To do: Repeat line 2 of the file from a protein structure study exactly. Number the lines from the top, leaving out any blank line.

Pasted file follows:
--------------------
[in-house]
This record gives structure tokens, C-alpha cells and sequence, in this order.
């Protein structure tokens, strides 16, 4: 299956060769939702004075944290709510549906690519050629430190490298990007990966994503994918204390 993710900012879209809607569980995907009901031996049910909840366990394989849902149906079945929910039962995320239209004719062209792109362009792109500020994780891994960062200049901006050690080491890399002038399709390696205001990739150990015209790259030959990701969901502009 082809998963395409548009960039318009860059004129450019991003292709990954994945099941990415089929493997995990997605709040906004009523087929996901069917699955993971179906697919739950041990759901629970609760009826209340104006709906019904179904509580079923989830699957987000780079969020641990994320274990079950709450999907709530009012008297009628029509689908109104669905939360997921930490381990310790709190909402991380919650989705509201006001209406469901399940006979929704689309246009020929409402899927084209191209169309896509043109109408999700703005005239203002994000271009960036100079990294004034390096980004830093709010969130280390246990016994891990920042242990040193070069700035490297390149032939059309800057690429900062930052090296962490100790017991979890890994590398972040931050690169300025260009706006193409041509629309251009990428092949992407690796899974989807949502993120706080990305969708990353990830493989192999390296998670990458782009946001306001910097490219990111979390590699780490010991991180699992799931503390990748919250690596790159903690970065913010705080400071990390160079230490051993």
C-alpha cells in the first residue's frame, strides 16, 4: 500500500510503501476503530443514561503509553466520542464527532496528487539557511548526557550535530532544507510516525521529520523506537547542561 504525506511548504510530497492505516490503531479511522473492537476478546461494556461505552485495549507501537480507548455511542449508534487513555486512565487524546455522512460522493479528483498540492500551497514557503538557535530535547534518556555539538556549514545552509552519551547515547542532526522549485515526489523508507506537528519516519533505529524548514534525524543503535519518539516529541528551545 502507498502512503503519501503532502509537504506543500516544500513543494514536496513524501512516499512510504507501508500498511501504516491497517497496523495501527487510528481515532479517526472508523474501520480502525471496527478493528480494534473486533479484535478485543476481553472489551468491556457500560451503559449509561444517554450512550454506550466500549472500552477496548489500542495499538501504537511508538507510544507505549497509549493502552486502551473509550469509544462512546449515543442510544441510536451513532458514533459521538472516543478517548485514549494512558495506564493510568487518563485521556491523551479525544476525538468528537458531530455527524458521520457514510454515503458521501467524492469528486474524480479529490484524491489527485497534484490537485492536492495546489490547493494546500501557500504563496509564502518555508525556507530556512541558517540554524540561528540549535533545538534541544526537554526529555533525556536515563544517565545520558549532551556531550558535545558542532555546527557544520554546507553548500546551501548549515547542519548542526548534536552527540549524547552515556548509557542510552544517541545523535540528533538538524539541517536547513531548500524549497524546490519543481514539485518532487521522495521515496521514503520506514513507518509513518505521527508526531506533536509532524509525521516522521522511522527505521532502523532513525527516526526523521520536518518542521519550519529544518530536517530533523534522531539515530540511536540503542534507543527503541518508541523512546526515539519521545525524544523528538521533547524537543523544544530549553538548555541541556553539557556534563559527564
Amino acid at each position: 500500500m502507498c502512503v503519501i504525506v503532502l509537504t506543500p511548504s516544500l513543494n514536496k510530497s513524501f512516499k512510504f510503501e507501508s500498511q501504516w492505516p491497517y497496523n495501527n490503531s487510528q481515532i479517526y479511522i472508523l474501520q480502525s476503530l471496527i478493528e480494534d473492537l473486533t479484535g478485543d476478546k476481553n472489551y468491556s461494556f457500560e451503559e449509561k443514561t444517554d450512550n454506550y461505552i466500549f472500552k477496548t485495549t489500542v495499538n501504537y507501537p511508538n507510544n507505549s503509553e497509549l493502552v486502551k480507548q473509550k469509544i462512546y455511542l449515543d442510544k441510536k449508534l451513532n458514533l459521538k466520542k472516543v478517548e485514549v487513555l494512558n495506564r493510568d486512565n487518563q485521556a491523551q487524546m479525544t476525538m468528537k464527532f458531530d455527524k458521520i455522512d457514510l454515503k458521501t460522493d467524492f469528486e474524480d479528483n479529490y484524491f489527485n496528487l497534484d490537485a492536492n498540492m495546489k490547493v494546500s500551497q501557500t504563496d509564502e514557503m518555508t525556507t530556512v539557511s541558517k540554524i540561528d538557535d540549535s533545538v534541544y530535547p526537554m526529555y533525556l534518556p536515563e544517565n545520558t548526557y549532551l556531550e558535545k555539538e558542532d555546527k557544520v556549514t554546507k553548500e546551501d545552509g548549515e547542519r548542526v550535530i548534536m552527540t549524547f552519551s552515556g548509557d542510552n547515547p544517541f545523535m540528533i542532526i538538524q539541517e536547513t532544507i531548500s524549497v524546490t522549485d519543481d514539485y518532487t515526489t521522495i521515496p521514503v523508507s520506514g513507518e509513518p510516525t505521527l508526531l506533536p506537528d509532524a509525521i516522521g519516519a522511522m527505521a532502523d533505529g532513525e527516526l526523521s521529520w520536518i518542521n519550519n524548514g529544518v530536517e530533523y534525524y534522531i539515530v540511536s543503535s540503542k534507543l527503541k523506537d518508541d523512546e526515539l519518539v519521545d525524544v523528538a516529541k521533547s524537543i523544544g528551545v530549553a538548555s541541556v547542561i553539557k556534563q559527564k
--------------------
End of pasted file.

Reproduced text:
This record gives structure tokens, C-alpha cells and sequence, in this order.